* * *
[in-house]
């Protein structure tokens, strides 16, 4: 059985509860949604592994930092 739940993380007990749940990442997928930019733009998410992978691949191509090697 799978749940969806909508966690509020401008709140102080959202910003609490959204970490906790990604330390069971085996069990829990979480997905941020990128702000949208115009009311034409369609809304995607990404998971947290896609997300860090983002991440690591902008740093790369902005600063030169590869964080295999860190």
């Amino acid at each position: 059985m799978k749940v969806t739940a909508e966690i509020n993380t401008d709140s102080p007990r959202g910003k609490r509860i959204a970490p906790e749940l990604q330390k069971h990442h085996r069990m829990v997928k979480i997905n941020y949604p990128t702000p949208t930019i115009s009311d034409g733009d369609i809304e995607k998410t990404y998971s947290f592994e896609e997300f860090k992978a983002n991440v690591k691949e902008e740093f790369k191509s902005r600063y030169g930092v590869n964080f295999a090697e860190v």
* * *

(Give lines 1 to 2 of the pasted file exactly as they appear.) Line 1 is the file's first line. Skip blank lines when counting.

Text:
[in-house]
């Protein structure tokens, strides 16, 4: 059985509860949604592994930092 739940993380007990749940990442997928930019733009998410992978691949191509090697 799978749940969806909508966690509020401008709140102080959202910003609490959204970490906790990604330390069971085996069990829990979480997905941020990128702000949208115009009311034409369609809304995607990404998971947290896609997300860090983002991440690591902008740093790369902005600063030169590869964080295999860190």